The devil is in the DeepSAFE detail

McAfee announced its first DeepSAFE product this week, but will IT departments be interested in the sub-OS model?

There was something of a media feeding frenzy over the announcement from McAfee during the FOCUS 2011 conference in Las Vegas yesterday that it has, with a little help and a lot of cash from Intel, developed the technology to stop and remediate the kind of advanced stealth behaviour executed by rootkits.

Having spent the last 20 years of my professional life emerged in IT security issues, one way or another, I am perhaps a tad more skeptical than most when it comes to such announcements.

Indeed, I tend to adopt the MRDA approach. MRDA, or Mandy Rice-Davies Applies, refers to The Profumo Affair back in the 1960s and specifically a quote from one of the prostitutes at the centre of the case (the Mandy Rice-Davies in question) who responded to the prosecution stating that Lord Astor had denied having an affair with her by saying "well, he would, wouldn't he?"

In the slightly less salacious case of McAfee/Intel's claim they've produced a rootkit killer, well, they would say that wouldn't they?

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There are a few caveats when you look past the hyperbole and somewhat predictable slapping of own backs within the McAfee marketing machine.

Ever since Intel completed the acquisition of McAfee at the start of the year, I have been waiting for the 'next big thing in infosec.' DeepSAFE was a dead cert given both the financial clout that the McAfee/Intel combination has and the unprecedented access to the workings of the hardware inside most of the world's computers it brings with it.

McAfee refers to this as a "new approach" to security and talks about "transforming the security industry" by combining hardware and software to more effectively prevent attacks. Let's get one thing straight right from the get-go, I am not suggesting that the DeepSAFE technology based Deep Defender product announced yesterday isn't a good thing.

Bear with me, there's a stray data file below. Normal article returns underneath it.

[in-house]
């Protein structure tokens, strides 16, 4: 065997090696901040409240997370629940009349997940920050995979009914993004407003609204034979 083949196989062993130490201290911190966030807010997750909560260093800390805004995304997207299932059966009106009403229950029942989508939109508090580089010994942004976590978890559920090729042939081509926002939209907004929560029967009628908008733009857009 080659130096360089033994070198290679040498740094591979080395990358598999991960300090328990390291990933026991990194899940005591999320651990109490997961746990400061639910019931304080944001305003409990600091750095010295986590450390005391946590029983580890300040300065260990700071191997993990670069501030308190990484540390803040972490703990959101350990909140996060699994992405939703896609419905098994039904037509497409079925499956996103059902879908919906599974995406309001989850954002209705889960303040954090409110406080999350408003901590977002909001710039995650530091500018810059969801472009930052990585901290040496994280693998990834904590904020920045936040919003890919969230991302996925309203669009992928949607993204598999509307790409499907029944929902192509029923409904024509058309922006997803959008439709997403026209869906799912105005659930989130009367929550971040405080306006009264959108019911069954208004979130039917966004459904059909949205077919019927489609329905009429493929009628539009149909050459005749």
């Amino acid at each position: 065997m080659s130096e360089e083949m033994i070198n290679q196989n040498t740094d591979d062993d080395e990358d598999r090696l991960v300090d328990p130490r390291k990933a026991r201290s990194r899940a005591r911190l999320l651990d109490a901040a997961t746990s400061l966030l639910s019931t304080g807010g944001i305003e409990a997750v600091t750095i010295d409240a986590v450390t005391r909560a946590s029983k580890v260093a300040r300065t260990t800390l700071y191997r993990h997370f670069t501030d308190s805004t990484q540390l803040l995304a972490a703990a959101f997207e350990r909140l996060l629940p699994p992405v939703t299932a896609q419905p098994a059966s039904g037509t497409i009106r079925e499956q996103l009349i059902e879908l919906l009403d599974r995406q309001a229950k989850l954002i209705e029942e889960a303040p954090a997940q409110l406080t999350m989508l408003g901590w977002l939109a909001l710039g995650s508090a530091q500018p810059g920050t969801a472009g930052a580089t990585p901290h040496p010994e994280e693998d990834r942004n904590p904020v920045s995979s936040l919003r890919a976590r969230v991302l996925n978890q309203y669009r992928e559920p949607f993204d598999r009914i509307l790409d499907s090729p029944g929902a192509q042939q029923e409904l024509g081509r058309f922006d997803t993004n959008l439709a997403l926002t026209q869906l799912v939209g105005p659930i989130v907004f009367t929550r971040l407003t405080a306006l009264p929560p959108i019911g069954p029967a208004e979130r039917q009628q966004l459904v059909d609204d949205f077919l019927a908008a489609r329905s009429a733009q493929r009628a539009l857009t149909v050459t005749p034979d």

It is a given that anything which makes life harder for those who would compromise your systems and steal your data is to be applauded. DeepSAFE technology is designed to sit between the processor and the OS, providing protection to system software in physical memory and enabling an otherwise unseen view of drivers in real time.

This low level visibility into real-time memory and CPU activity, bringing an ability to block or deny potentially dangerous actions, means that prior knowledge of a rootkit is not required in order to detect it at and destroy it. That's great stuff, especially as rootkits are one of the main weapons of those bad guys who have jumped on the Advanced Persistent Threat (APT) cybercrime bandwagon.

Or is it? There are a few caveats when you look past the hyperbole and somewhat predictable slapping of own backs within the McAfee marketing machine. For a start there's the small matter of whether your average enterprise is going to be sold on the idea enough to implement it. While the technology is undoubtedly clever, a quick voxpop polling of a handful of infosec admins at the smaller end of the SME spectrum this morning suggests to me that there is no great appetite to make a move to hardware-based security just yet.

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